6 March 2023
Effective 16 February 2023, Ireland has extended all residence permits granted on the basis of temporary protection, to Ukrainian nationals until 4 March 2024.1 (For related coverage, see GMS Flash Alert 2022-045, 4 March 2022.)
Ukrainian nationals in Ireland with a Temporary Protection Certificate (“TPC” or “yellow paper”), are not required to apply for a new TPC or Irish Residence Permit (IRP), even if the current document is expiring.
If a Ukrainian national intends to travel internationally and return to Ireland, an expired TPC may be used as proof of entitlement to re-enter the country until 4 March 2024. Foreign nationals intending to travel under these arrangements should print the notice available on Immigration Service Delivery’s website and present it, along with their expired TPC or IRP card, to the immigration authorities and airline carriers, as requested.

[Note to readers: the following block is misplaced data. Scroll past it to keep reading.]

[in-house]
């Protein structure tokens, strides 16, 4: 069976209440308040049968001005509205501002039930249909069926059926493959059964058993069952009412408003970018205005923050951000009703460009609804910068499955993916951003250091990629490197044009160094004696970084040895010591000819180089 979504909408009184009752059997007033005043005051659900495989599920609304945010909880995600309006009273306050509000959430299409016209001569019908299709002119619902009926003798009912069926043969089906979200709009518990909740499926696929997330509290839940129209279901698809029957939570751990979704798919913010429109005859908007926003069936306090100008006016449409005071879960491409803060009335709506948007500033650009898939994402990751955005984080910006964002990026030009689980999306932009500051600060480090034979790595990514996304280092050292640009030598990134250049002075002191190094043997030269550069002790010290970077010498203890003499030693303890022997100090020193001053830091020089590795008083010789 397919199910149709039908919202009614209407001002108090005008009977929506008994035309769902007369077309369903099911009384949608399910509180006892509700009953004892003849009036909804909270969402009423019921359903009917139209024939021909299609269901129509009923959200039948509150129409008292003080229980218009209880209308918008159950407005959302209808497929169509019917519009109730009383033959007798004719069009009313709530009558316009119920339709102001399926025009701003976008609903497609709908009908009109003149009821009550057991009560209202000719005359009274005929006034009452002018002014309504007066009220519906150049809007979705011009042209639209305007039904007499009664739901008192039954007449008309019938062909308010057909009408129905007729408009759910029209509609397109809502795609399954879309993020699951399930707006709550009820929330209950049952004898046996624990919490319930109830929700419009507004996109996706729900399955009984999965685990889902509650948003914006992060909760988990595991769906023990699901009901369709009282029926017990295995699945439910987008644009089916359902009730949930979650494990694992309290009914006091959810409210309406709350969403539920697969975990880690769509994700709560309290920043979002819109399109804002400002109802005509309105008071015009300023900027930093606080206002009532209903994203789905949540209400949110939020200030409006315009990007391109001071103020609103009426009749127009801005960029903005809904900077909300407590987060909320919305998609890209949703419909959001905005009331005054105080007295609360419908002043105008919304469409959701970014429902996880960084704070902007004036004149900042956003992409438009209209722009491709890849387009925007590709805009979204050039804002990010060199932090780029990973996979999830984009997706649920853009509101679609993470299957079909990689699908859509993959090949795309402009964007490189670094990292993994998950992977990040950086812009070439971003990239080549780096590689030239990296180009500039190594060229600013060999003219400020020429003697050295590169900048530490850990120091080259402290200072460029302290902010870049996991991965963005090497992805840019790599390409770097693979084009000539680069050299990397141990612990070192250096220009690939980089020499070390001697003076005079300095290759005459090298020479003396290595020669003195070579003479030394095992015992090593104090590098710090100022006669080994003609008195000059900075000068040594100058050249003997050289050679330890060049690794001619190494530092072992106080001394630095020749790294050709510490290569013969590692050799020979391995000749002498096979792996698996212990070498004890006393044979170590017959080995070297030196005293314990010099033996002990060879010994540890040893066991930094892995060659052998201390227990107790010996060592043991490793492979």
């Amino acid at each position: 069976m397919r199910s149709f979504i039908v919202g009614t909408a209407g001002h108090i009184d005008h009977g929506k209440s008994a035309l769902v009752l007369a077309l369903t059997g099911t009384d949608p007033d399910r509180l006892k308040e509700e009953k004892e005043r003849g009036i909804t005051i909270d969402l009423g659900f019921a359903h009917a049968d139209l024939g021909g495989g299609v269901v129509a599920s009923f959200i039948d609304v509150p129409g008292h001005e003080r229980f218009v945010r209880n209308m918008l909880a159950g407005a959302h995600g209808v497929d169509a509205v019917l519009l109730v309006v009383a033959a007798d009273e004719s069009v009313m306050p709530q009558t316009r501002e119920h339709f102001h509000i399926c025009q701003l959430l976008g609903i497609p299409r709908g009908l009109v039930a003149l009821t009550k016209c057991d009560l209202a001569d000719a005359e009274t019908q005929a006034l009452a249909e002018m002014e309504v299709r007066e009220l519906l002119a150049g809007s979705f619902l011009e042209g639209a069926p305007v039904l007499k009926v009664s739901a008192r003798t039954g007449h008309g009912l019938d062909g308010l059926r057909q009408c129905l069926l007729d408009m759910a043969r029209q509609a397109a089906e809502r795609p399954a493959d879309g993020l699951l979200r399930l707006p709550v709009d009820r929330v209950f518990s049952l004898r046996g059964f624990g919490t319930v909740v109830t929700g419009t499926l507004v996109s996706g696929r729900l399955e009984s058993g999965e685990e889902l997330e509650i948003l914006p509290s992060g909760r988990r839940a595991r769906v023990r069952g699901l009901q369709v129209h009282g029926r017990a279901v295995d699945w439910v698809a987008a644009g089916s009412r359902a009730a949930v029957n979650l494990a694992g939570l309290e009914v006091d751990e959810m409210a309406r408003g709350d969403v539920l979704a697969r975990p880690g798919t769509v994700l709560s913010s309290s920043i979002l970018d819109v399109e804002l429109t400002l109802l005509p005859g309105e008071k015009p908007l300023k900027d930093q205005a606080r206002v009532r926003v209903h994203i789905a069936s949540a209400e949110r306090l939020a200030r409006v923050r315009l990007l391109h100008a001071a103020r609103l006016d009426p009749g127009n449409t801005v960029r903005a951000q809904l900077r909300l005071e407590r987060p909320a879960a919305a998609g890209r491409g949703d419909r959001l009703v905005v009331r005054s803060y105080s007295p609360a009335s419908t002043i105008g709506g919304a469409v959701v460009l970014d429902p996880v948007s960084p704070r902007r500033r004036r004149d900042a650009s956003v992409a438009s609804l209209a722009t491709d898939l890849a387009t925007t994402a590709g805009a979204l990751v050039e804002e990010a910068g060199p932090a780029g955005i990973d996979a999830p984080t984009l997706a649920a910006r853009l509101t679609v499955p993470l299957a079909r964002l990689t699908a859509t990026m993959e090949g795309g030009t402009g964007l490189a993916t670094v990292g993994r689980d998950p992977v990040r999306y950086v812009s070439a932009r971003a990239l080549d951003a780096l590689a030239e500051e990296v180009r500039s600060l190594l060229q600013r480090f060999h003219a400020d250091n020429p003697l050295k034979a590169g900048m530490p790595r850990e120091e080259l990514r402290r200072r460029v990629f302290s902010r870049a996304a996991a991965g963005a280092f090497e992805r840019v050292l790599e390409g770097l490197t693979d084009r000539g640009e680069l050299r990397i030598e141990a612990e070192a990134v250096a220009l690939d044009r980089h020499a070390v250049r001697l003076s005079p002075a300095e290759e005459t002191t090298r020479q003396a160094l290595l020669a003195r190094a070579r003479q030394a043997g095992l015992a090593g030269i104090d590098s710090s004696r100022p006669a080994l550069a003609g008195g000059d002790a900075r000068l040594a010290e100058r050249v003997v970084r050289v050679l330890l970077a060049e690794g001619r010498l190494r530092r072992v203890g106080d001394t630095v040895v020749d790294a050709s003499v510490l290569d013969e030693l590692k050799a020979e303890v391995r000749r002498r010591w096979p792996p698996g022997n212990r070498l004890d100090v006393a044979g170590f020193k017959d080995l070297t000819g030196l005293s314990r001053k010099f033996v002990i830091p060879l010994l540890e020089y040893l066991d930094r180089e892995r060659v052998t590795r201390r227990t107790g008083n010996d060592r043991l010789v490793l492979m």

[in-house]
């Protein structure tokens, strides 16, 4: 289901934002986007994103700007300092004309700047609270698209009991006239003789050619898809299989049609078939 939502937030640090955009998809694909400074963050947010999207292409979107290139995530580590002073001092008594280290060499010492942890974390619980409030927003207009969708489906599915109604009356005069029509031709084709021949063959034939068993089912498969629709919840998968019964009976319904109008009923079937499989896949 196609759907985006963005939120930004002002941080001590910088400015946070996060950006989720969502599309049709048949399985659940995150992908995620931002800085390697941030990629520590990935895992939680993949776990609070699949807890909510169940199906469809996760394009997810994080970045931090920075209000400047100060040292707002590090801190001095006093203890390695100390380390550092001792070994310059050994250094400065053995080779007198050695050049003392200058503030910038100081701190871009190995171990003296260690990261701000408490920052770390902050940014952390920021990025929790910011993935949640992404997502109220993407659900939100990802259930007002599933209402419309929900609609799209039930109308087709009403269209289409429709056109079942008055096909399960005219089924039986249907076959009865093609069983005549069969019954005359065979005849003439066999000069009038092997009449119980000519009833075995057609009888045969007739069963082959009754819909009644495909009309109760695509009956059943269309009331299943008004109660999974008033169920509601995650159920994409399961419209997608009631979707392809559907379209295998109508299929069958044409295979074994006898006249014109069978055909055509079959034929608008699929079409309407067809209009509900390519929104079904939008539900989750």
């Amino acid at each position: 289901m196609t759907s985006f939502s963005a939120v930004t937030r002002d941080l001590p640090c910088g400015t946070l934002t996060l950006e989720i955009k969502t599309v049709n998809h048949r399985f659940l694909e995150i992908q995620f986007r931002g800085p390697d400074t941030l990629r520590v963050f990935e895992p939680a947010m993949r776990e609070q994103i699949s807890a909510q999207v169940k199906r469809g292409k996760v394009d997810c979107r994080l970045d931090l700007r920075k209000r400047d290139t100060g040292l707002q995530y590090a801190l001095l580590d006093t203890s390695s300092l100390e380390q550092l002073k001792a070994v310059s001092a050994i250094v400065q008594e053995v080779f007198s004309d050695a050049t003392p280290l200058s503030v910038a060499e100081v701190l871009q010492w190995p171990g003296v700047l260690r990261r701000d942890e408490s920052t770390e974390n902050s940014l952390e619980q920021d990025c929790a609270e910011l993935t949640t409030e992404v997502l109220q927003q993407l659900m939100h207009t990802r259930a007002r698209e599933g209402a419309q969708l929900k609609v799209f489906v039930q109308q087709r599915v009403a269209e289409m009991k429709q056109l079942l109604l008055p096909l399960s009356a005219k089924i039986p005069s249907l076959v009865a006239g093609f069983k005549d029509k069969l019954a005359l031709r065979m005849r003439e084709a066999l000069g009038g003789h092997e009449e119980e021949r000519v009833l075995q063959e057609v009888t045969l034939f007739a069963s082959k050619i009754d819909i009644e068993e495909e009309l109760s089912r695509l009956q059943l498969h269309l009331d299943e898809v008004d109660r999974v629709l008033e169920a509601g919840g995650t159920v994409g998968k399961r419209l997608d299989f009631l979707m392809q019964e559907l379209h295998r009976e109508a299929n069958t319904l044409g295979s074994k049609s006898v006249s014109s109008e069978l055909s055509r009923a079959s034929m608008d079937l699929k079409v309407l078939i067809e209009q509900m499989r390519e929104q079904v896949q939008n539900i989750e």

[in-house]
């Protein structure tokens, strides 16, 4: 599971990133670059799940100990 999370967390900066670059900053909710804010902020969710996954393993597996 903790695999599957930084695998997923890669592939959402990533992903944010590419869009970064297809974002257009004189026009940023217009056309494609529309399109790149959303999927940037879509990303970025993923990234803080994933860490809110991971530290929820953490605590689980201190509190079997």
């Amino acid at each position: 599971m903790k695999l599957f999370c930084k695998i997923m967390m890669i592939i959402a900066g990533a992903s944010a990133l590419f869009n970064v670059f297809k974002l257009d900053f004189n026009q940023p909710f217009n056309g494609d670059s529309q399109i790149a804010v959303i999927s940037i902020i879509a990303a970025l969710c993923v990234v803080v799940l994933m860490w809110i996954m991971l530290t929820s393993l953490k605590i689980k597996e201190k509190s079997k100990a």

The extension to temporary protection and any subsequent IRP card is free-of-charge for beneficiaries of temporary protection.
More information can be found on:
Generally, individuals fleeing the war in Ukraine have been granted temporary protection status since the conflict began on 24 February 2022. Subject to such individuals having temporary protection status, they have immediate access to the labour market, along with access to social welfare, accommodation, and other state supports including health-care and education.2
If employers or individuals have questions regarding temporary protection (who is eligible, what entitlements are available, how to undertake registration of the immigration permission, etc.) and require further advice and assistance they should consult with their qualified immigration counsel or they can contact a member of the Immigration and Employment Law team with KPMG Law LLP in Ireland (see the Contacts section).
If you have questions regarding temporary protection, please contact a member of the Immigration and Employment Law team below. We'd be delighted to hear from you.
Head of Employment and Immigration Law